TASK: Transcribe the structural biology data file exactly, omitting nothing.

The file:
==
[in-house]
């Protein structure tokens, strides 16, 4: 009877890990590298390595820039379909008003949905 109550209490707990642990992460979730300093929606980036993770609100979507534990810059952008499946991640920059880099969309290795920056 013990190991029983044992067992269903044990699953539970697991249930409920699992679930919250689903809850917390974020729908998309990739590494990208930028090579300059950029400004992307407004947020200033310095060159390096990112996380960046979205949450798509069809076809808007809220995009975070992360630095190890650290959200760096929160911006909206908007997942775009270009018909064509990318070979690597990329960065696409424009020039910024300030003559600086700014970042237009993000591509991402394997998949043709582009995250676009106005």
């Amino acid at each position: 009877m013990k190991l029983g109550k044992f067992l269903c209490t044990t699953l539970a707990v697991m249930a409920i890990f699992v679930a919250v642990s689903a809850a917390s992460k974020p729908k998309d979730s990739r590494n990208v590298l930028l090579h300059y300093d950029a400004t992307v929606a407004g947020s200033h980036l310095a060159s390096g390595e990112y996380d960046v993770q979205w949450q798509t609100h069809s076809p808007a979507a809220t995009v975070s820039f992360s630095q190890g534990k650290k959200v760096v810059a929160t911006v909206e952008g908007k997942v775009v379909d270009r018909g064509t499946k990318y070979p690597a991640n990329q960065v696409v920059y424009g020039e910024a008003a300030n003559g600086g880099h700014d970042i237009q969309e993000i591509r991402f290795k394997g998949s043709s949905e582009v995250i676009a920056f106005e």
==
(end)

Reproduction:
[in-house]
């Protein structure tokens, strides 16, 4: 009877890990590298390595820039379909008003949905 109550209490707990642990992460979730300093929606980036993770609100979507534990810059952008499946991640920059880099969309290795920056 013990190991029983044992067992269903044990699953539970697991249930409920699992679930919250689903809850917390974020729908998309990739590494990208930028090579300059950029400004992307407004947020200033310095060159390096990112996380960046979205949450798509069809076809808007809220995009975070992360630095190890650290959200760096929160911006909206908007997942775009270009018909064509990318070979690597990329960065696409424009020039910024300030003559600086700014970042237009993000591509991402394997998949043709582009995250676009106005």
């Amino acid at each position: 009877m013990k190991l029983g109550k044992f067992l269903c209490t044990t699953l539970a707990v697991m249930a409920i890990f699992v679930a919250v642990s689903a809850a917390s992460k974020p729908k998309d979730s990739r590494n990208v590298l930028l090579h300059y300093d950029a400004t992307v929606a407004g947020s200033h980036l310095a060159s390096g390595e990112y996380d960046v993770q979205w949450q798509t609100h069809s076809p808007a979507a809220t995009v975070s820039f992360s630095q190890g534990k650290k959200v760096v810059a929160t911006v909206e952008g908007k997942v775009v379909d270009r018909g064509t499946k990318y070979p690597a991640n990329q960065v696409v920059y424009g020039e910024a008003a300030n003559g600086g880099h700014d970042i237009q969309e993000i591509r991402f290795k394997g998949s043709s949905e582009v995250i676009a920056f106005e």